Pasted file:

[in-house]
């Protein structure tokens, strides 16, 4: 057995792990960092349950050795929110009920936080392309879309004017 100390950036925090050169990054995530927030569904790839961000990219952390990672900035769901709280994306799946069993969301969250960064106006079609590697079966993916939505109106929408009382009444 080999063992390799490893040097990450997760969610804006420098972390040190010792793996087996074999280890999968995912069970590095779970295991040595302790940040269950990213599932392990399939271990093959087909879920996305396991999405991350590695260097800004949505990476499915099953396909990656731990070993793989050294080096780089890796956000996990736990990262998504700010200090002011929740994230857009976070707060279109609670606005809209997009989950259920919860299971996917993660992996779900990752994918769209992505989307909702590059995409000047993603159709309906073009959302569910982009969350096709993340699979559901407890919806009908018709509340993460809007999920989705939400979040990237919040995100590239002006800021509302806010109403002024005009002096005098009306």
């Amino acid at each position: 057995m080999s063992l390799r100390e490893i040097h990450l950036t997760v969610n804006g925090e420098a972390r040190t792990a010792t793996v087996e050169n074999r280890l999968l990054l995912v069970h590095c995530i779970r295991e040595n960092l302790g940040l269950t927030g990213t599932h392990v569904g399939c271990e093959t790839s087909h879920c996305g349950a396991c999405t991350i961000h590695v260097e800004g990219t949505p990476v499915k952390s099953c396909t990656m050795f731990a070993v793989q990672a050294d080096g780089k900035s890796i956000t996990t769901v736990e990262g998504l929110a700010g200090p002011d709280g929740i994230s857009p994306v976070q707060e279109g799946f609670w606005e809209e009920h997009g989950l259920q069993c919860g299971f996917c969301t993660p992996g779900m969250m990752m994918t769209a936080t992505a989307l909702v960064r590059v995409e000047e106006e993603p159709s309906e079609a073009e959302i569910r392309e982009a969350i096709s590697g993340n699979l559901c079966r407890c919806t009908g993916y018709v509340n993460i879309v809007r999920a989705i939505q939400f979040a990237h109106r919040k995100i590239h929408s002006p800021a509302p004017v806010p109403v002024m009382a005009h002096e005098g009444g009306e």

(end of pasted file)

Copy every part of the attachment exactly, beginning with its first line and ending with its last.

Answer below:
[in-house]
């Protein structure tokens, strides 16, 4: 057995792990960092349950050795929110009920936080392309879309004017 100390950036925090050169990054995530927030569904790839961000990219952390990672900035769901709280994306799946069993969301969250960064106006079609590697079966993916939505109106929408009382009444 080999063992390799490893040097990450997760969610804006420098972390040190010792793996087996074999280890999968995912069970590095779970295991040595302790940040269950990213599932392990399939271990093959087909879920996305396991999405991350590695260097800004949505990476499915099953396909990656731990070993793989050294080096780089890796956000996990736990990262998504700010200090002011929740994230857009976070707060279109609670606005809209997009989950259920919860299971996917993660992996779900990752994918769209992505989307909702590059995409000047993603159709309906073009959302569910982009969350096709993340699979559901407890919806009908018709509340993460809007999920989705939400979040990237919040995100590239002006800021509302806010109403002024005009002096005098009306």
């Amino acid at each position: 057995m080999s063992l390799r100390e490893i040097h990450l950036t997760v969610n804006g925090e420098a972390r040190t792990a010792t793996v087996e050169n074999r280890l999968l990054l995912v069970h590095c995530i779970r295991e040595n960092l302790g940040l269950t927030g990213t599932h392990v569904g399939c271990e093959t790839s087909h879920c996305g349950a396991c999405t991350i961000h590695v260097e800004g990219t949505p990476v499915k952390s099953c396909t990656m050795f731990a070993v793989q990672a050294d080096g780089k900035s890796i956000t996990t769901v736990e990262g998504l929110a700010g200090p002011d709280g929740i994230s857009p994306v976070q707060e279109g799946f609670w606005e809209e009920h997009g989950l259920q069993c919860g299971f996917c969301t993660p992996g779900m969250m990752m994918t769209a936080t992505a989307l909702v960064r590059v995409e000047e106006e993603p159709s309906e079609a073009e959302i569910r392309e982009a969350i096709s590697g993340n699979l559901c079966r407890c919806t009908g993916y018709v509340n993460i879309v809007r999920a989705i939505q939400f979040a990237h109106r919040k995100i590239h929408s002006p800021a509302p004017v806010p109403v002024m009382a005009h002096e005098g009444g009306e």